2.- The risk of intraoperative OSC was similar in all age groups.

3.- In all cases of OSC clinical and sintomatology absence was checked during the control 7 days after the intervention, before filling the alveolar space with textured collagen and performing flap suture.



Dr. Cosme Gay Escoda
Centro Médico Teknon
C/ Vilana, 12.
08022 Barcelona

Received: 12-03-2005
Accepted: 12-02-2006




1. Gay Escoda C, Berini Aytés L. Cirugía bucal. Barcelona: Ergon; 1999. p. 317-52, 831-78.         [ Links ]

2. Güven O. A clinical study on oroantral fistulae. J Cranio-Maxillofac Surg 1998;26:267-71.         [ Links ]

3. Car M, Juretic M. Treatment of oroantral communications after tooth extractions. Is drainage into the nose necessary or not?. Acta Otolaryngol 1998;118:844-6.         [ Links ]

4. Sada García-Lomas JM. Comunicaciones bucosinusales y buconasales. En: Donado M (ed). Cirugía bucal. Patología y técnica. Barcelona: Masson; 1998. p. 467-78.         [ Links ]

5. Skoglund LA, Pedersen SS, Holst E. Surgical management of 85 perforations to the maxillary sinus. Int J Oral Surg 1983;12:1-5.         [ Links ]

6. Vericat Queralt A, Berini Aytés L, Gay Escoda C. Tratamiento quirúrgico de las comunicaciones bucosinusales. Rev Vasca Odontoestomatol 2000;2:10-23.         [ Links ]

7. Hori M. Application of the interseptal alveolotomy for closing the oroantral fistula. J Oral Maxillofac Surgery 1995;53:1392-6.         [ Links ]

8. Gay Escoda C, Berini Aytés L. Sinusitis odontogénica. En: Gay Escoda C, Berini Aytés L (eds). Infección odontogénica. Madrid: Ergón; 1997.p. 123-52.         [ Links ]

9. Waldrop T, Scott S. Clousure of oroantral communication using guided tissue regeneration and absorbable gelatin membrane. J Periodontol 1993; 64:1061-6.         [ Links ]

10. Punwutikorn J, Waikakul A, Pairuchvej V. Clinically significant oroantral communications - a study of incidence and site. Int J Oral Maxillofac Surg 1994;23:19-21.         [ Links ]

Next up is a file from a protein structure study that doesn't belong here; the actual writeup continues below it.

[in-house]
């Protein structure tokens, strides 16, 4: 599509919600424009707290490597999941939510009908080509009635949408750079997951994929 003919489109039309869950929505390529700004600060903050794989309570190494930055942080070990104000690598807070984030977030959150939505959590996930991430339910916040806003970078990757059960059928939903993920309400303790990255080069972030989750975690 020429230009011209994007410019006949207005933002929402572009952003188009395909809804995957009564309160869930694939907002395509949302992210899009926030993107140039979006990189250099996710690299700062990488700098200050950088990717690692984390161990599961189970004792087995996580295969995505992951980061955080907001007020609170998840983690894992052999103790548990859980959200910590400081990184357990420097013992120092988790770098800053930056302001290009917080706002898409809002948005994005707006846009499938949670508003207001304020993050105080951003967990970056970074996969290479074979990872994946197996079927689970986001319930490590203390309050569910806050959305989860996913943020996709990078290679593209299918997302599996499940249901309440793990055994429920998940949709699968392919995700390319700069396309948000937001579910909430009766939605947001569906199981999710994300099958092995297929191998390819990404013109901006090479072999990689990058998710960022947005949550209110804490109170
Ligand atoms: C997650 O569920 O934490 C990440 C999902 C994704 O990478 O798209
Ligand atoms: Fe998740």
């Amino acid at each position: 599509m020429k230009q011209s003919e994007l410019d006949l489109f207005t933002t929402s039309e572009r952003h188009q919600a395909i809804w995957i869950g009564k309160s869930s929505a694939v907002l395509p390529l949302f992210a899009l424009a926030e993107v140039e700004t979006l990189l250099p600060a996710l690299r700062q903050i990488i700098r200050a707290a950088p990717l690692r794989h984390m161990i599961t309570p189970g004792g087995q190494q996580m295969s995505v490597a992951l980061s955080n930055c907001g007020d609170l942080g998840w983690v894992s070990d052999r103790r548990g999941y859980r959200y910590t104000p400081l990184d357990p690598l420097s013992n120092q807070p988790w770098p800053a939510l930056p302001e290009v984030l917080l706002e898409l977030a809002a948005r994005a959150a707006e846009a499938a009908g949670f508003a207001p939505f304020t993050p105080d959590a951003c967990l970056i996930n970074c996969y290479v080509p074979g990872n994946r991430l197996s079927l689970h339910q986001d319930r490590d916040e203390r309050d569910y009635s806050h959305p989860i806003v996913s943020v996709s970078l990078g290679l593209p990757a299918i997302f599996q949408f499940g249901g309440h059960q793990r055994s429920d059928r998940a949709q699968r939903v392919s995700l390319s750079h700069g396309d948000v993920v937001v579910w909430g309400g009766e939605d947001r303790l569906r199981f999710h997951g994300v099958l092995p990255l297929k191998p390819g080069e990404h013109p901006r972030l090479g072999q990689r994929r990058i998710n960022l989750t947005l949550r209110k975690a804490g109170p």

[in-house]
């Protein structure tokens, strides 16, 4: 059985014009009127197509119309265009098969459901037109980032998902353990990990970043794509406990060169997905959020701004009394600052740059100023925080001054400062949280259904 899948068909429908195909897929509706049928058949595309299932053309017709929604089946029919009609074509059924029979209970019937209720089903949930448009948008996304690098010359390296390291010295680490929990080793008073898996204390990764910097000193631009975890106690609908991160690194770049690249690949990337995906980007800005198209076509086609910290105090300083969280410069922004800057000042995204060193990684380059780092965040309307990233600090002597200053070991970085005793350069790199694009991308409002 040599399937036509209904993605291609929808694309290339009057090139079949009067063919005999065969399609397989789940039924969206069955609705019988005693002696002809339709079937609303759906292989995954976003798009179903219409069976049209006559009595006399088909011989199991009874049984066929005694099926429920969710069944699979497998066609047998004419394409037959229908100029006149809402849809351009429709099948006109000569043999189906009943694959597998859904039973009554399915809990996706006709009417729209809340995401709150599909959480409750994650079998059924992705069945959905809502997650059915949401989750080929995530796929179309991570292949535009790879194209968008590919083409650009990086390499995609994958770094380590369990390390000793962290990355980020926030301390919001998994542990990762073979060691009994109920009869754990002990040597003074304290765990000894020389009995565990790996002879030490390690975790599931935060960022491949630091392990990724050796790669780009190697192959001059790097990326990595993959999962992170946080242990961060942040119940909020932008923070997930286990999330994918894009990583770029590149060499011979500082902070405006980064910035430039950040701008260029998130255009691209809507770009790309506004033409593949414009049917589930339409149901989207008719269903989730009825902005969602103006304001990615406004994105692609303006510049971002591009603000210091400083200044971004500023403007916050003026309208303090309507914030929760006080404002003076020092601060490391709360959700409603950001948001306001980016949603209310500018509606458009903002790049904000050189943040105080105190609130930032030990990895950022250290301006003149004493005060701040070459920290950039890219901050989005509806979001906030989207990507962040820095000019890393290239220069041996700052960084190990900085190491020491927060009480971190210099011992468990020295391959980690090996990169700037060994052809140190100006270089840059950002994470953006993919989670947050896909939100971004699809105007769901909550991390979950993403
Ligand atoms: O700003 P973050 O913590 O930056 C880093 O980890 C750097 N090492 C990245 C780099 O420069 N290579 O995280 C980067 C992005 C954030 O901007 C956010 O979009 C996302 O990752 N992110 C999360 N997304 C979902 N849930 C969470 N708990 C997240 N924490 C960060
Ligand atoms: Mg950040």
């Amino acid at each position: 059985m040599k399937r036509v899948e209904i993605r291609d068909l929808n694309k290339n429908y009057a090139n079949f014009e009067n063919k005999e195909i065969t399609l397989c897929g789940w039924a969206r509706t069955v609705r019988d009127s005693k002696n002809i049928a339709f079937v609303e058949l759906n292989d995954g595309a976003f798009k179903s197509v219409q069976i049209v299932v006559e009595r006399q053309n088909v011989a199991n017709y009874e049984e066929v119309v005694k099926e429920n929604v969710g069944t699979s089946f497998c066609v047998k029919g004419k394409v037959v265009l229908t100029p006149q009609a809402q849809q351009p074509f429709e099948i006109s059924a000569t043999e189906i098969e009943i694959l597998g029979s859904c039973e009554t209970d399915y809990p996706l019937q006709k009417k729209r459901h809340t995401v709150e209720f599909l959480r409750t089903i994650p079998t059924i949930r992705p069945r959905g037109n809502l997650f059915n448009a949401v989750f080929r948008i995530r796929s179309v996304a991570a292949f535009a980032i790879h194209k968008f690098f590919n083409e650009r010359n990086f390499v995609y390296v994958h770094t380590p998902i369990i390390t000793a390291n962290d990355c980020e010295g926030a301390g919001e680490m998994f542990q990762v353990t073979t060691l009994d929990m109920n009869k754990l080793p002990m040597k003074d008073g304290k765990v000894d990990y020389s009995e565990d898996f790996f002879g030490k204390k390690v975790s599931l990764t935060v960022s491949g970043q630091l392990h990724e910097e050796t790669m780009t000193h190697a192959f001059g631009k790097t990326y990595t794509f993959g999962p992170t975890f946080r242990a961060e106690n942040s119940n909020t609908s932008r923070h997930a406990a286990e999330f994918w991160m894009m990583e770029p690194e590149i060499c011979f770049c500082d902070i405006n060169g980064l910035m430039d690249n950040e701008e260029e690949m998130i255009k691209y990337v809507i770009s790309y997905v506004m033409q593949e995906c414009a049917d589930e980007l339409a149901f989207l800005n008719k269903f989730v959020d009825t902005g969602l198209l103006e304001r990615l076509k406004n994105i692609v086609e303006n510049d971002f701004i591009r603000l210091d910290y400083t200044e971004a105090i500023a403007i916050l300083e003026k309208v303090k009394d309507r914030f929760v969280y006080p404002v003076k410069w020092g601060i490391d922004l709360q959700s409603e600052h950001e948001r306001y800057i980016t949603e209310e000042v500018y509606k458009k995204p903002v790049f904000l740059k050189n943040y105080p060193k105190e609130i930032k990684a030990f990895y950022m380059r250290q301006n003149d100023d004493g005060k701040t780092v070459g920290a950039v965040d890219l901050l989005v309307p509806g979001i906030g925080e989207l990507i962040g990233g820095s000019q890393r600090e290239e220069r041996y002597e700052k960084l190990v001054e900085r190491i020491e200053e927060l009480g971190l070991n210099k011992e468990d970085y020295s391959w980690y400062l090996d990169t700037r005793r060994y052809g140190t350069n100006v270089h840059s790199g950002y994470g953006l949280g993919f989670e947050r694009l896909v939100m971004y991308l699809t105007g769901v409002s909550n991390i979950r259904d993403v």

11. Kretzschmar DP, Kretzschmar CJL, Salem W. Rhinosinusitis: Review from a dental perspective. Oral Surg Oral Med Oral Pathol Oral Radiol Endod 2003;96:128-35.         [ Links ]

12. Horch HH. Cirugía Odontoestomatológica. Barcelona: Masson-Salvat; 1992. p. 185-6.         [ Links ]

13. Ries Centeno GA. Cirugía bucal. Buenos Aires: El Ateneo; 1991. p. 521-45.         [ Links ]

14. Awang MN. Closure of oroantral fistula. Int J Oral Maxillofac Surg 1988;17:110-5.         [ Links ]

15. Hirata Y, Kino K, Nagaoka S, Miyamoto R, Yoshimasu H, Amagasa T. A clinical investigation of oro-maxillary sinus-perforation due to tooth extraction. Kokubyo Gakkai Zasshi 2001;68:249-53.         [ Links ]

16. Amaratunga NAS. Oro-antral fistulae-a study of clinical, radiological and treatment aspects. Br J Oral Maxillofac Surg 1986;24: 433-7.         [ Links ]

17. Ehrl PA. Oroantral communication. Int J Oral Surg 1980;9:351-8.         [ Links ]

18. Del Junco R, Rappaport I, Allison GR. Persistent oral antral fistulas. Arch Otolaryngol Head Neck Surg 1988;114:1315-6.         [ Links ]

19. Zide MF, Karas ND. Hydroxylapatite block closure of oroantral fistulas: report of cases. J Oral Maxillofac Surg 1992;50:71-5.         [ Links ]

20. Kitagawa Y, Sano K, Nakamura M, Ogasawara T. Use of third molar transplantation for closure of the oroantral communication after tooth extraction: A report of 2 cases. Oral Surg Oral Med Oral Pathol Oral Radiol Endod 2003;95:409-15.         [ Links ]

21. Walton RE. Iatrogenic maxillary sinus exposure during maxillary posterior root-end surgery.Oral Surg Oral Med Oral Pathol Oral Radiol Endod 2004;97:3-4.         [ Links ]

22. Cavézian R, Pasquet G. Diagnóstico por la imagen en odontoestomatología. Barcelona: Masson; 1993. p. 101-18.         [ Links ]

23. Poyton HG, Pharoah MJ. Radiología bucal. México DF: Interamericana Mc Graw-Hill; 1989. p. 343-50.        [ Links ]

Creative Commons License All the contents of this journal, except where otherwise noted, is licensed under a Creative Commons Attribution License